12. To respond to BSM, I guess clinical experience would count a bit more if you were a practising doctor; your previous comments indicate that anybody who does not share your view is a scamster (sic) or a scam supporter, I would have thought that anybody with more than one brain cell in working order would not follow such a simplistic reasoning: if I agree with you it’s all fine, if I disagree I must be one of those evil alternative therapist, scamster etc; I am sure that all the good doctors who happen to use alternative therapies will be happy to be insulted by such an idiot

  13. They are talking about Burzynski’s therapy right now on BBC 2. I thought to myself, ‘that sounds like quackery,’ so I checked here and quickly found this.

    Some commenters seem to have been put off by your use of the ad hominem maneuver, but having recently written this piece on how to make ad-hominem arguments, I see no problem with it. Any rational analysis and presentation of relevant information deserves to be made. Ad hominem is only fallacious when it is irrational. Well done.

  14. You do realize that Burzynski’s treatments have passed FDA Phase II clinical trials. You also do realize that if his compounds did not accomplish what was claimed, were non-unique or found to have no significant effect on tumor reduction, they never would have passed Phase I clinical trials. Survivors using Burzynski’s compounds have testified in Congress to their effectiveness. In addition Burzynski won the largest trial in history where the FDA/Texas Medical Board sued a medical practitioner. Burzynski was sued on 46 different charges. All 46 charges were dropped during the course of the trial because Burzynski had documentary evidence of the effectiveness of his treatments and an enormous outpouring of testimonial support from cancer surviving patients. The FDA went on to work with Burzynski.

    Lastly, I wonder if you realize that the National Cancer Institute holds 11 copy cat patents on compounds eerily similar to those developed by Burzynski. In the patents for these compounds, Burzynski is listed as a reference for the effectiveness of the compounds. The claims made to the USPTO include Burzynski clinical data.

    Burzynski’s charges to patient’s are a side topic vs the efficacy of his medicine. There’s nothing “homepathic or natural” about their use or manufacture. Antineoplastons are lab manufactured synthetic compounds that are now as of June 2012 in Phase III FDA clinical trials.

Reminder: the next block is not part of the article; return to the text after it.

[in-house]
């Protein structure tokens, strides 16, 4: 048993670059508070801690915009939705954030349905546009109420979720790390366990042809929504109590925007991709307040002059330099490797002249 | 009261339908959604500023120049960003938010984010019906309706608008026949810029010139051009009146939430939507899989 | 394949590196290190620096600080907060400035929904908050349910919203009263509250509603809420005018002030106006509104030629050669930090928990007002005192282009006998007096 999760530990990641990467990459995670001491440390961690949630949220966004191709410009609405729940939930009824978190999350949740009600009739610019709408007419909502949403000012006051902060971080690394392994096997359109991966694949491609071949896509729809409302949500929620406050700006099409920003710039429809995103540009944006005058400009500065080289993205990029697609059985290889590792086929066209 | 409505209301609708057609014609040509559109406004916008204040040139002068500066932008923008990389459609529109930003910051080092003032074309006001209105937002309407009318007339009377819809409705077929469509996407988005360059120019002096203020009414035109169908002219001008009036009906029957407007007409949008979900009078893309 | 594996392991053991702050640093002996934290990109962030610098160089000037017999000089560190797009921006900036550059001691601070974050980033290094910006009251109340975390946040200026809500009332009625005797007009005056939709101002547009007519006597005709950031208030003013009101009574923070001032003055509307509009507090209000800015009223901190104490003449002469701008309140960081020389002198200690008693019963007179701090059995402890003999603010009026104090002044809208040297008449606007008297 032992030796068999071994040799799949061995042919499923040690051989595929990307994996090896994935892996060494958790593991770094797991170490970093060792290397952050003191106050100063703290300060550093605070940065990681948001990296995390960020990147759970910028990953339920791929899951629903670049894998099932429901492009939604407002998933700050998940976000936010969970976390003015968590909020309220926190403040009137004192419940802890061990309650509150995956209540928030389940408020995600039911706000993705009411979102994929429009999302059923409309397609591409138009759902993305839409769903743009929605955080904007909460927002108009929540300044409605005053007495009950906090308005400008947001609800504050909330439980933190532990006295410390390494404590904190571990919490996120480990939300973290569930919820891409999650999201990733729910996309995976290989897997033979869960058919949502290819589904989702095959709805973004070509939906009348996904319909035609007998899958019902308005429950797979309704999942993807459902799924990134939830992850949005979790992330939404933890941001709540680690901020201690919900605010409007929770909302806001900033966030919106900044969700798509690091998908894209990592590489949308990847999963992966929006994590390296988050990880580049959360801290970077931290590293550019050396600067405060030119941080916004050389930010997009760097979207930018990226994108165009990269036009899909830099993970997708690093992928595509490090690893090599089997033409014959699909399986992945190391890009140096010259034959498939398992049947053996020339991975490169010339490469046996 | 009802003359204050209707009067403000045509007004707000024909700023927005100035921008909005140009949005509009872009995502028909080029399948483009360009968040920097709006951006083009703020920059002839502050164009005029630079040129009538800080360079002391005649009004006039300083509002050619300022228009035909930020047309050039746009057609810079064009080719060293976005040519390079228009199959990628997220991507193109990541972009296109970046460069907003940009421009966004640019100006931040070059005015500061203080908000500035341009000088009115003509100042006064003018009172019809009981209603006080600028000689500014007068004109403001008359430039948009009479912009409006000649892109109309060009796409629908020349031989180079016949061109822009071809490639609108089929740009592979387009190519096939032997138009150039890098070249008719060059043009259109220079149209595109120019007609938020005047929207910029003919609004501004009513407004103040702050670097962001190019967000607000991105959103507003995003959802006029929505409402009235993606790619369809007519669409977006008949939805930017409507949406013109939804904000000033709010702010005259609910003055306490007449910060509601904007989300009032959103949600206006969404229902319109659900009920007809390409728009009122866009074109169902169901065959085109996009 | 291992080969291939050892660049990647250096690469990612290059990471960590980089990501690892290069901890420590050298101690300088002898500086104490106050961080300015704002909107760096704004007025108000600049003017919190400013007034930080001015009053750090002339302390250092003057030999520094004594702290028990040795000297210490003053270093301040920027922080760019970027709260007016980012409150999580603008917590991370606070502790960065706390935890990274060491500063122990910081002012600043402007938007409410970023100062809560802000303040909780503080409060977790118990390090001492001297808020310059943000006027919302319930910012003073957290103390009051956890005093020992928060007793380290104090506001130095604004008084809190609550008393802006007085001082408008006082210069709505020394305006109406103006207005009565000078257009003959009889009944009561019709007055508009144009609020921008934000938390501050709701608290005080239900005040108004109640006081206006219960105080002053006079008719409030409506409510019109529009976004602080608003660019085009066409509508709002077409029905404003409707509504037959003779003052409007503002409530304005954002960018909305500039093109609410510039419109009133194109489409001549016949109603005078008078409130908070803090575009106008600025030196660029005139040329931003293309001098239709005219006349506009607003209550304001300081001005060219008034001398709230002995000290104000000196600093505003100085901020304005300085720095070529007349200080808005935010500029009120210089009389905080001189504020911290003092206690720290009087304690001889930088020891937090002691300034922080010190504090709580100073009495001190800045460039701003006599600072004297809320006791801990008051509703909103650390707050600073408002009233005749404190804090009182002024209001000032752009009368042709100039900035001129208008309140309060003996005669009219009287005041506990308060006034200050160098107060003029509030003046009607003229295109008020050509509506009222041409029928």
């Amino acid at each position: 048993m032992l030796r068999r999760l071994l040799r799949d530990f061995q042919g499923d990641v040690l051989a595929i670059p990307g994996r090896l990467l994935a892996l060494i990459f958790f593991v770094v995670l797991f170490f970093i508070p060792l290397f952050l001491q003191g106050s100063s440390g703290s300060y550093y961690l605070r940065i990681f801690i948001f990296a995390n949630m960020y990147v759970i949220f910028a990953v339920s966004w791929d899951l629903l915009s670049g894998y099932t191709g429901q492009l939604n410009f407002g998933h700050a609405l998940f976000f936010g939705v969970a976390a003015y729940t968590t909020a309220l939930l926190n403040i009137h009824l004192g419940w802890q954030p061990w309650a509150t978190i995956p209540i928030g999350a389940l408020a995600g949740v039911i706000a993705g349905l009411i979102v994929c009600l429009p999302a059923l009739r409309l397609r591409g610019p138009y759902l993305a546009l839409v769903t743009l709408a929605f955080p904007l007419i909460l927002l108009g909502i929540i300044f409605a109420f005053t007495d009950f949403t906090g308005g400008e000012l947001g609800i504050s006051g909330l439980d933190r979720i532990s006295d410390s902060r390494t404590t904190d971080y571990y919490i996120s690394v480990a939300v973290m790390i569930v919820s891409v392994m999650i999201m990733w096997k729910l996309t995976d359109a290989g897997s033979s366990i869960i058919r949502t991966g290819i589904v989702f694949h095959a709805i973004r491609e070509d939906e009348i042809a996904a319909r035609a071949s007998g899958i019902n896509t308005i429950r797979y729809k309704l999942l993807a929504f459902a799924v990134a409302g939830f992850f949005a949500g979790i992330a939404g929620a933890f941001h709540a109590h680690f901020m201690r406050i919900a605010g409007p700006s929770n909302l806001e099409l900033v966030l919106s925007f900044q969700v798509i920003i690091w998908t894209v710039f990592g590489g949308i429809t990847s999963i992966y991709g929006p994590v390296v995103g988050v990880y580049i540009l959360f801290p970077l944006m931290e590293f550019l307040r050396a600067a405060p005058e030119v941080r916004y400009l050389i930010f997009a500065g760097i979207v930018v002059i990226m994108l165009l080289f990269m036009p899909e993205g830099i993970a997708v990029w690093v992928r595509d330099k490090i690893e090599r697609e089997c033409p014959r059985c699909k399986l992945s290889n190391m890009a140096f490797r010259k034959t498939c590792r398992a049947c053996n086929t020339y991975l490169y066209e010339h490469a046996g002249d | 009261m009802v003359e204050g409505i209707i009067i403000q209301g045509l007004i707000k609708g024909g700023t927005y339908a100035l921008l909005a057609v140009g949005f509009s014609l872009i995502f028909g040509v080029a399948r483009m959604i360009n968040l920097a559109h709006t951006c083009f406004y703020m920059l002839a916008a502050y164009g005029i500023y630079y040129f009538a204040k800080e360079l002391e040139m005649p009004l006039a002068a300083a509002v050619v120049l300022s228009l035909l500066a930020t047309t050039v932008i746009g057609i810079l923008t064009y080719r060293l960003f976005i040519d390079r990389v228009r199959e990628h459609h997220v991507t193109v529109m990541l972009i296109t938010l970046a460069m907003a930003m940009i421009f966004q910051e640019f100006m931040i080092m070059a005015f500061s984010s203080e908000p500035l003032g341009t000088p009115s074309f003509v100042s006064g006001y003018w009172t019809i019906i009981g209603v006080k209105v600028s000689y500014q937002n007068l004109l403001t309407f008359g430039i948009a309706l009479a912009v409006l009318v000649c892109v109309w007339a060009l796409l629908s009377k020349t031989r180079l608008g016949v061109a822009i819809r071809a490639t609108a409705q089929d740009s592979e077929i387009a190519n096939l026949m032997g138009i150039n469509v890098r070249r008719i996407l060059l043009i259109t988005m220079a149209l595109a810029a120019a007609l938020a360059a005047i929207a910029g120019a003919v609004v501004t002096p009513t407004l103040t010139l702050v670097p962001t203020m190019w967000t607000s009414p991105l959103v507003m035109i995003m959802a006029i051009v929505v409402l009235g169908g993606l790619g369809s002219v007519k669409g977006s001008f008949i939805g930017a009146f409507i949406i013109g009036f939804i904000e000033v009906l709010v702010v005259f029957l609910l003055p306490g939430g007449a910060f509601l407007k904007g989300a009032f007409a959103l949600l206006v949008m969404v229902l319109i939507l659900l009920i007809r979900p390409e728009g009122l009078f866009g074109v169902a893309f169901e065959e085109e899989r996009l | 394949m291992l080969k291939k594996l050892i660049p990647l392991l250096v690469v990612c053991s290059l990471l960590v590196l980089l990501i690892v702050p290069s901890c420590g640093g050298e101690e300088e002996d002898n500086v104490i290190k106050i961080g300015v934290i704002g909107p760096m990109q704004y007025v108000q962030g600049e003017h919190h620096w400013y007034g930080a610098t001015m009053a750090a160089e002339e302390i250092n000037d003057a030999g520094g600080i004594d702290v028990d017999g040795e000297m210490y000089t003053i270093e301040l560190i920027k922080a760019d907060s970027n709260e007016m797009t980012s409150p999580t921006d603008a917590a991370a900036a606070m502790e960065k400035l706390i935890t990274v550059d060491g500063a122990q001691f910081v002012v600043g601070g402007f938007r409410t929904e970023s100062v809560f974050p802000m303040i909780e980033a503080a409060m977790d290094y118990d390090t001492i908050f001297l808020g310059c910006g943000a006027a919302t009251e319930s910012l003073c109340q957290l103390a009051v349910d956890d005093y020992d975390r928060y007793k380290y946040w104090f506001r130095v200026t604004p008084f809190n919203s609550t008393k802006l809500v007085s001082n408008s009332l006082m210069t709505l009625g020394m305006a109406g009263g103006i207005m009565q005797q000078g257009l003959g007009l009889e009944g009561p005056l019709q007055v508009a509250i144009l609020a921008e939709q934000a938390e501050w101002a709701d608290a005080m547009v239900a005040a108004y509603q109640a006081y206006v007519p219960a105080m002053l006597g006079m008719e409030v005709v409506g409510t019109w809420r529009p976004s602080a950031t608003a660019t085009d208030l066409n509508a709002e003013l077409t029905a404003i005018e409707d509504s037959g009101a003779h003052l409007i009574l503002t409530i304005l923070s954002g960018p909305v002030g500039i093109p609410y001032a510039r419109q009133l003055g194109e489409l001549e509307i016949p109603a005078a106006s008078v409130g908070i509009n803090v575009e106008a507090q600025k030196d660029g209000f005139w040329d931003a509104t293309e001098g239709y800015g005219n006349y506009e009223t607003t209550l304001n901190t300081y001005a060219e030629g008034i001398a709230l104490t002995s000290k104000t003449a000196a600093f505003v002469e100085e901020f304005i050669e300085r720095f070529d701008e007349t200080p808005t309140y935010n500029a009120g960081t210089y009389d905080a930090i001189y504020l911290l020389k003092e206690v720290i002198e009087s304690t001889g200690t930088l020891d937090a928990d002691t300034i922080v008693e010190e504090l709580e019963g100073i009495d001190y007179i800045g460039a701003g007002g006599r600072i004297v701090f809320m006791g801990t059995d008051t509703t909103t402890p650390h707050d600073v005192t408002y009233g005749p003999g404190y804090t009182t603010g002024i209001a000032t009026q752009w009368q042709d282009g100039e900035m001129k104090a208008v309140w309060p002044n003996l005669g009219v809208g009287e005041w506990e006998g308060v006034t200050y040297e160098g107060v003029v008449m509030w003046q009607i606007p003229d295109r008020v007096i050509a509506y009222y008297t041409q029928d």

15. Some Truth,

    That ONE mythical Phase III FDA trial has not started and never will. It’s been on the books for over three years and Stan hasn’t even starting recruiting subjects. And if he ever does his ass in gear and actually does start recruiting subjects, the trial is only for children.

    Several of the people in the movie and the website have died. They don’t tell you that. The guy who made the infomercial for Stan is a commercial director who makes TV commercials for Old Navy and Campbell Soup.

    Stan is about to lose his medical license, finally, and I for one am counting the days.

  16. I would intervene and save the child’s life because I am am thinking, caring person with a natural innate reflex for survival.

    Defining “terrible choices based on information” is relative. Some people would consider chemotherapy and radiation to be a poor choice. Do they get to dictate to others and prevent them from receiving that kind of treatment? Of course not. and that is my only point.

    I have never had cancer (that I know of) so I’ve never been faced with that decision. I may very well choose the chemo route but I will also not reject another just because the FDA hasn’t approved of something. At 50 years old I have learned that my government and big business isn’t genuinely looking after my best interests. I am looking after my best interests. And I’ll guarantee that if and when I’m up against that wall I won’t let anyone limit my choices. Effective medicine in the United States is fantastic but not all good medicine stops at the borders.

    I’m just advocating freedom of choice, as this is (or was) a republic which gave freedom to the individual. Unfortunately, our government has largely swapped freedom for a feeling of security.

    But I am, after all, on a website populated by people who seem to have already decided what is good medicine and what is not, so I’ll leave you with wishes for a good life and a request to not mess with mine!

6 Trackbacks & Pingbacks